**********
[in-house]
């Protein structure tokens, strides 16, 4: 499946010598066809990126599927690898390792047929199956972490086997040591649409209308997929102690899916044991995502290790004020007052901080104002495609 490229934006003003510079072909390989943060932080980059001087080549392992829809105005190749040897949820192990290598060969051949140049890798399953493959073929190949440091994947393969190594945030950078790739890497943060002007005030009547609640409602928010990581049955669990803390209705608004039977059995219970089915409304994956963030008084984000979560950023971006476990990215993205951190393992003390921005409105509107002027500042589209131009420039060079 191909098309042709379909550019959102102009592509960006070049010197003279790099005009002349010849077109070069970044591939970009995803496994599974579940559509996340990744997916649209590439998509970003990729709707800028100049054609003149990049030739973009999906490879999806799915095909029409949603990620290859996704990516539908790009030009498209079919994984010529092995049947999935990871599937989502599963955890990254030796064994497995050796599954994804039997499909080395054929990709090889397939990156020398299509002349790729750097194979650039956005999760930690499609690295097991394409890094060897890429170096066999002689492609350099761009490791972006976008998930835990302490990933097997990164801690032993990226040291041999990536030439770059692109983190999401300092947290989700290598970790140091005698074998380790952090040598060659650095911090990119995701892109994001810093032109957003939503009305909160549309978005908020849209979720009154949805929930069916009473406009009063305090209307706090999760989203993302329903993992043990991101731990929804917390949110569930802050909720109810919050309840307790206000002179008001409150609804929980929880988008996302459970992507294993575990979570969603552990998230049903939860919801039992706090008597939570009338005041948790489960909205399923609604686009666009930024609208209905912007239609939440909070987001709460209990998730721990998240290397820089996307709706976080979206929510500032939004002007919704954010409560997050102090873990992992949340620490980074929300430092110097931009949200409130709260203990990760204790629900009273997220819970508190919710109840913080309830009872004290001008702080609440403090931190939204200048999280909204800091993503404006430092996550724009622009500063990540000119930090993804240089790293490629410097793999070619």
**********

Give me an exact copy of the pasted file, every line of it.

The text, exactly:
[in-house]
């Protein structure tokens, strides 16, 4: 499946010598066809990126599927690898390792047929199956972490086997040591649409209308997929102690899916044991995502290790004020007052901080104002495609 490229934006003003510079072909390989943060932080980059001087080549392992829809105005190749040897949820192990290598060969051949140049890798399953493959073929190949440091994947393969190594945030950078790739890497943060002007005030009547609640409602928010990581049955669990803390209705608004039977059995219970089915409304994956963030008084984000979560950023971006476990990215993205951190393992003390921005409105509107002027500042589209131009420039060079 191909098309042709379909550019959102102009592509960006070049010197003279790099005009002349010849077109070069970044591939970009995803496994599974579940559509996340990744997916649209590439998509970003990729709707800028100049054609003149990049030739973009999906490879999806799915095909029409949603990620290859996704990516539908790009030009498209079919994984010529092995049947999935990871599937989502599963955890990254030796064994497995050796599954994804039997499909080395054929990709090889397939990156020398299509002349790729750097194979650039956005999760930690499609690295097991394409890094060897890429170096066999002689492609350099761009490791972006976008998930835990302490990933097997990164801690032993990226040291041999990536030439770059692109983190999401300092947290989700290598970790140091005698074998380790952090040598060659650095911090990119995701892109994001810093032109957003939503009305909160549309978005908020849209979720009154949805929930069916009473406009009063305090209307706090999760989203993302329903993992043990991101731990929804917390949110569930802050909720109810919050309840307790206000002179008001409150609804929980929880988008996302459970992507294993575990979570969603552990998230049903939860919801039992706090008597939570009338005041948790489960909205399923609604686009666009930024609208209905912007239609939440909070987001709460209990998730721990998240290397820089996307709706976080979206929510500032939004002007919704954010409560997050102090873990992992949340620490980074929300430092110097931009949200409130709260203990990760204790629900009273997220819970508190919710109840913080309830009872004290001008702080609440403090931190939204200048999280909204800091993503404006430092996550724009622009500063990540000119930090993804240089790293490629410097793999070619």